May 20, 2015 - 3:19 PM
VANCOUVER - A prominent economist has dropped out of the National Energy Board's review process of Kinder Morgan's proposed Trans Mountain pipeline expansion, saying the system is broken.
Robyn Allan, former CEO of the Insurance Corporation of British Columbia, says she is withdrawing as an expert intervener because the panel is biased and the outcome is predetermined.
The National Energy Board had approved her participation in the review process for her expertise in risk, insurance, economics and corporate structure.
Kinder Morgan is proposing a $5.4-billion expansion that would triple the capacity of an existing pipeline to carry 890,000 barrels of petroleum per day from Alberta to a terminal in Burnaby, B.C.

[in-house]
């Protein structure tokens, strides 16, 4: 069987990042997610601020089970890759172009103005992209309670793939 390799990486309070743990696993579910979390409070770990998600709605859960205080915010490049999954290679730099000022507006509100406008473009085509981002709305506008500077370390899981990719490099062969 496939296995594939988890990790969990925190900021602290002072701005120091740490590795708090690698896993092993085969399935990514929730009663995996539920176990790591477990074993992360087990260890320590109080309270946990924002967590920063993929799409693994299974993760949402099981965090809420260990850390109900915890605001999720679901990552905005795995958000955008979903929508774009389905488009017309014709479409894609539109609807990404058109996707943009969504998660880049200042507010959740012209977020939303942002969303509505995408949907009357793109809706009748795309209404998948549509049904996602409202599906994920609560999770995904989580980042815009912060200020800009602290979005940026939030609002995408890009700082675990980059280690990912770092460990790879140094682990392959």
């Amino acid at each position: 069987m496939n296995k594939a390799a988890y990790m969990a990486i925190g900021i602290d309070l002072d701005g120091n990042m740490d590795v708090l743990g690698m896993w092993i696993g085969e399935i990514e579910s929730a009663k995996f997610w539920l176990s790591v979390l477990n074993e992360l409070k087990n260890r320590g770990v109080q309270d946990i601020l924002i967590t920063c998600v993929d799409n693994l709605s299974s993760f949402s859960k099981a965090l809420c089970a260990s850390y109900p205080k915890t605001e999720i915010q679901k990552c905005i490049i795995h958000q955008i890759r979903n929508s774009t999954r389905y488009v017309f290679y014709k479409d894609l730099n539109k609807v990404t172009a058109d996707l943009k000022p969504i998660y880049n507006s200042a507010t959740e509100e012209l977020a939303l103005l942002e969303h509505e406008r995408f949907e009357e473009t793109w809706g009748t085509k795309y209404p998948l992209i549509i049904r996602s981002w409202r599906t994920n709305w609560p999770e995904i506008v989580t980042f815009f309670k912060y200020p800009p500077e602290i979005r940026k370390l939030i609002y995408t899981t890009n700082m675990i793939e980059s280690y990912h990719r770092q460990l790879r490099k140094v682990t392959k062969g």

Allan points to several issues she sees with the review process, including that it excludes oral cross-examination, allowing the company to respond to questions in writing, and doesn't consider the environmental or socioeconomic effects of bitumen exploration.
The National Energy Board and Kinder Morgan did not immediately respond to requests for comment. A final decision on the project is expected in January 2016.
Robyn Allan, shown in a handout photo, is a prominent economist who withdrew as an expert intervenor from the National Energy Board‚Äôs review of Kinder Morgan‚Äôs proposed Trans Mountain pipeline expansion.
Image Credit: THE CANADIAN PRESS/HO/Courtesy of Robyn Allan
News from © The Canadian Press, 2015